Cardiac magnetic resonance imaging

Cardiology Review® Online, October 2005, Volume 22, Issue 10

Many noninvasive methods exist for cardiac imaging, such as echocardiography and magnetic resonance imaging (MRI), but only cardiac MR (CMR) can provide high-resolution volumetric imaging of the heart in correct three-dimensional spatial and temporal resolution without ionizing radiation or nephrotoxic contrast. This enables CMR to furnish a detailed interpretation of cardiac function and anatomy. Furthermore, by using MRI contrast agents, CMR can provide valuable information about regional myocardial perfusion and myocardial viability. This viability technique, known as delayed enhancement (DE) imaging, is able to distinguish reversible myocardial dysfunction from acute or chronic myocardial infarction.1-6 Hence, by combining these features, CMR can provide valuable information of unparalleled quality that cannot be provided by any other single imaging method.

CMR images are created using a variety of signal acquisition strategies or “sequences.” Volumetric imaging of cardiac structure and function, including regional myocardial function, is provided by cine imaging using an electrocardiogram-gated steady-state free precession (SSFP) sequence. Compared with traditional two-dimensional imaging, CMR is able to provide a superior, more reliable interpretation of ventricular anatomy and function. The accuracy and reproducibility of measurements, as well as the spatial and temporal resolution exhibited by CMR, have led to its currently being considered the gold standard for quantification of ventricular volume, function, and mass.7-11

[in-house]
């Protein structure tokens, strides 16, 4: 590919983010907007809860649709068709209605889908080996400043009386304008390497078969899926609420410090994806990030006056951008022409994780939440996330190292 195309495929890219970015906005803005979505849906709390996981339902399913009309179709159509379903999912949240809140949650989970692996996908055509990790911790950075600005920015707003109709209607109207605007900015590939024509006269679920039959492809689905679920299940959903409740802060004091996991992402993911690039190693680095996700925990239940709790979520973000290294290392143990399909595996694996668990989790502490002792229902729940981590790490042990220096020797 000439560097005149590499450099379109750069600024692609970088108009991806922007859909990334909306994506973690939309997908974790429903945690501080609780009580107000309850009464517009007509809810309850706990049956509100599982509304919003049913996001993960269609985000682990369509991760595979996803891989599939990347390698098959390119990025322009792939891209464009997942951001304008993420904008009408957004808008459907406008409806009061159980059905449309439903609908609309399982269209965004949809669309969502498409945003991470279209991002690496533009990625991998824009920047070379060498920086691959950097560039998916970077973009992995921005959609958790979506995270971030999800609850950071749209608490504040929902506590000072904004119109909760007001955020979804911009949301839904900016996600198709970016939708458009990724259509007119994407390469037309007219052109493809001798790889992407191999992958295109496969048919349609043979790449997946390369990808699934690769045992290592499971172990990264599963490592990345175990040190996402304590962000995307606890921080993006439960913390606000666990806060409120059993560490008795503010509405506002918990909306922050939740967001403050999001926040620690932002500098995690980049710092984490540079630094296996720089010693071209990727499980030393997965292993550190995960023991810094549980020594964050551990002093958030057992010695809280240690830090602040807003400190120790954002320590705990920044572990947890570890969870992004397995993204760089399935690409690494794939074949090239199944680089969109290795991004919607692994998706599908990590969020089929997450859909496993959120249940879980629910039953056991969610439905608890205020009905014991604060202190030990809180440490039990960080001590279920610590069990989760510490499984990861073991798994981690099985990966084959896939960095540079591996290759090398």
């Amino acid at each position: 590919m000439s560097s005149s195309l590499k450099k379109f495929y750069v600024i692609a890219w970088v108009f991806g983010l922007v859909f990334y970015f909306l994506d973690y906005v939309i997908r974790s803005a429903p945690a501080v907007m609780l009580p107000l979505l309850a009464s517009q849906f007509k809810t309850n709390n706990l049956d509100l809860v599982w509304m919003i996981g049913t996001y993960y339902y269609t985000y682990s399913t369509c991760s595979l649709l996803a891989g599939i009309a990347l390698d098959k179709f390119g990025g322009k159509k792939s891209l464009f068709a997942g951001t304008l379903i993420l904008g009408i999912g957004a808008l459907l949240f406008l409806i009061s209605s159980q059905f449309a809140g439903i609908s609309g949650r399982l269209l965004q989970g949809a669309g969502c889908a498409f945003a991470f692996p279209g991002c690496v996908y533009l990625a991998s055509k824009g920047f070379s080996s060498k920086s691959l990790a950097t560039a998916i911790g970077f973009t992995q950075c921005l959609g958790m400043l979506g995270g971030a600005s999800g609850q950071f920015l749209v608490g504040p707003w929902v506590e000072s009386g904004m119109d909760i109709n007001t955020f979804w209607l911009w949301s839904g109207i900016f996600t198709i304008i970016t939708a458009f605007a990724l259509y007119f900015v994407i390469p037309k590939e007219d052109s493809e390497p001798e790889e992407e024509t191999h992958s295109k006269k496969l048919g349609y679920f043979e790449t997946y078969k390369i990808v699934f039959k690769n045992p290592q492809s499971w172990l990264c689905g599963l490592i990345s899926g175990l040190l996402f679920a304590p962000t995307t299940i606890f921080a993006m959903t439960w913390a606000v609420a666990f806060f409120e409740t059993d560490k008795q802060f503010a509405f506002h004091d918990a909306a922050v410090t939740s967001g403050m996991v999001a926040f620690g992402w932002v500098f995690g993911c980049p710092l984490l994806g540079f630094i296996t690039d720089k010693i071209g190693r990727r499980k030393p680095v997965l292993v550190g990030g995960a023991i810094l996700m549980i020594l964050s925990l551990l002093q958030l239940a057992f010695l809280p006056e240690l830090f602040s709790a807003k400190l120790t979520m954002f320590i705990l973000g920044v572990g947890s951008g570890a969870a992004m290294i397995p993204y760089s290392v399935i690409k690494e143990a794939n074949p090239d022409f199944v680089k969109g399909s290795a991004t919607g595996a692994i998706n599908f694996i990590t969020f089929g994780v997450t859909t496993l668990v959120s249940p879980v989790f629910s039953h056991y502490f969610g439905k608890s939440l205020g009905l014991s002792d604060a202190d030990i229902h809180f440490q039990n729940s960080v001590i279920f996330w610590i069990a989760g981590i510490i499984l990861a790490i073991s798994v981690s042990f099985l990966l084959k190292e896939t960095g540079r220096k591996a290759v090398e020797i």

Evaluation of left ventricular function and mass provides essential data for continued management of the cardiac patient. Clinical implications range from medication choices to the placement of automated internal cardiac defibrillators. These measurements, therefore, require accurate, reliable, and reproducible values. Although echocardiography is accepted as the initial test of choice for this evaluation, CMR is now considered the preferred method. Furthermore, left ventricular mass is known to be an important marker of subsequent cardiovascular morbidity and mortality.7-15 Compared with left ventricular mass evaluation by CMR, two-dimensional echocardiography is relatively unreliable, partly because of interobserver variation.7 These attributes, provided by a single study, along with limited patient and operator interference, make CMR a desirable alternative to other imaging methods.